The Chief Justice's gambit

Published: Friday, June 29 2012 4:09 p.m. MDT

A view of the Supreme Court in Washington, Wednesday, June 27, 2012. Saving its biggest case for last, the Supreme Court is expected to announce its verdict Thursday on President Barack Obama's health care law. The outcome is likely to be a factor in the presidential campaign and help define John Roberts' legacy as chief justice. But the court's ruling almost certainly will not be the last word on America's tangled efforts to address health care woes.

Evan Vucci, Associated Press

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Our take: Sean Trende provides an interesting analysis that shows how the Supreme Courts ruling on the Affordable Care Act may have far longer lasting implications than just that the health care law was upheld.

In 1803, the chief justice of the United States had a problem. His hated cousin, Thomas Jefferson, had won the last presidential election. But the outgoing Federalists opted not to go gentle into that good night. The one branch of government they controlled was the judiciary, and they meant to keep it. They had passed the Judiciary Act of 1801, which allowed for several new judicial appointments.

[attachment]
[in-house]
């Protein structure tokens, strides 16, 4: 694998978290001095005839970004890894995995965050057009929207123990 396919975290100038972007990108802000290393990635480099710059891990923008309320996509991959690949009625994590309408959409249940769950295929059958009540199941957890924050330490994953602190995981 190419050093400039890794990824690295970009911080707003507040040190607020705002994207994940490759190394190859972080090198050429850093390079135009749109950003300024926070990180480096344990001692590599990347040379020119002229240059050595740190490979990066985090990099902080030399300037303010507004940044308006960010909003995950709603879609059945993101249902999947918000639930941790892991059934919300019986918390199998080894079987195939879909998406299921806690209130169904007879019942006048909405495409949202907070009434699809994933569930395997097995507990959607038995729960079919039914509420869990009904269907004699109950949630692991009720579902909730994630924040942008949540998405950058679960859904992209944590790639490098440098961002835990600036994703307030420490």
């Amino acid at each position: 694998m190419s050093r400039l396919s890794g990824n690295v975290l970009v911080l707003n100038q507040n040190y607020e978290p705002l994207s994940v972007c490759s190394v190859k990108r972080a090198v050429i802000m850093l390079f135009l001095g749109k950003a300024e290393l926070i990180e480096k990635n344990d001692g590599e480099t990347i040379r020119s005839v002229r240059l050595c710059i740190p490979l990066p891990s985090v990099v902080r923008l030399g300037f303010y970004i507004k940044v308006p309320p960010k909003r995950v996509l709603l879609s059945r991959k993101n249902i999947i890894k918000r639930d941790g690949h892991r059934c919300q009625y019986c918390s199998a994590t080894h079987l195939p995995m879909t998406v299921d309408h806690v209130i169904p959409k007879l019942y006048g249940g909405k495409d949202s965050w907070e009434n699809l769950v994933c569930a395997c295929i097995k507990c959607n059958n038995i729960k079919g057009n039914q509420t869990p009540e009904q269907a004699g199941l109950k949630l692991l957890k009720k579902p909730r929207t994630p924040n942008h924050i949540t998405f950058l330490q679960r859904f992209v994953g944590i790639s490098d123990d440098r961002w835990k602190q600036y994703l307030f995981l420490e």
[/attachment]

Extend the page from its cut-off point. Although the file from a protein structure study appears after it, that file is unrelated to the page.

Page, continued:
President Adams did a remarkable job filling the appointments and getting them hastily confirmed. The so-called Midnight Judges by and large received their commissions. But not all of them did. Incoming President Jefferson then instructed his secretary of state not to deliver the remaining ones.

Read more about The Chief Justice's gambit on www.realclearpolitics.com.

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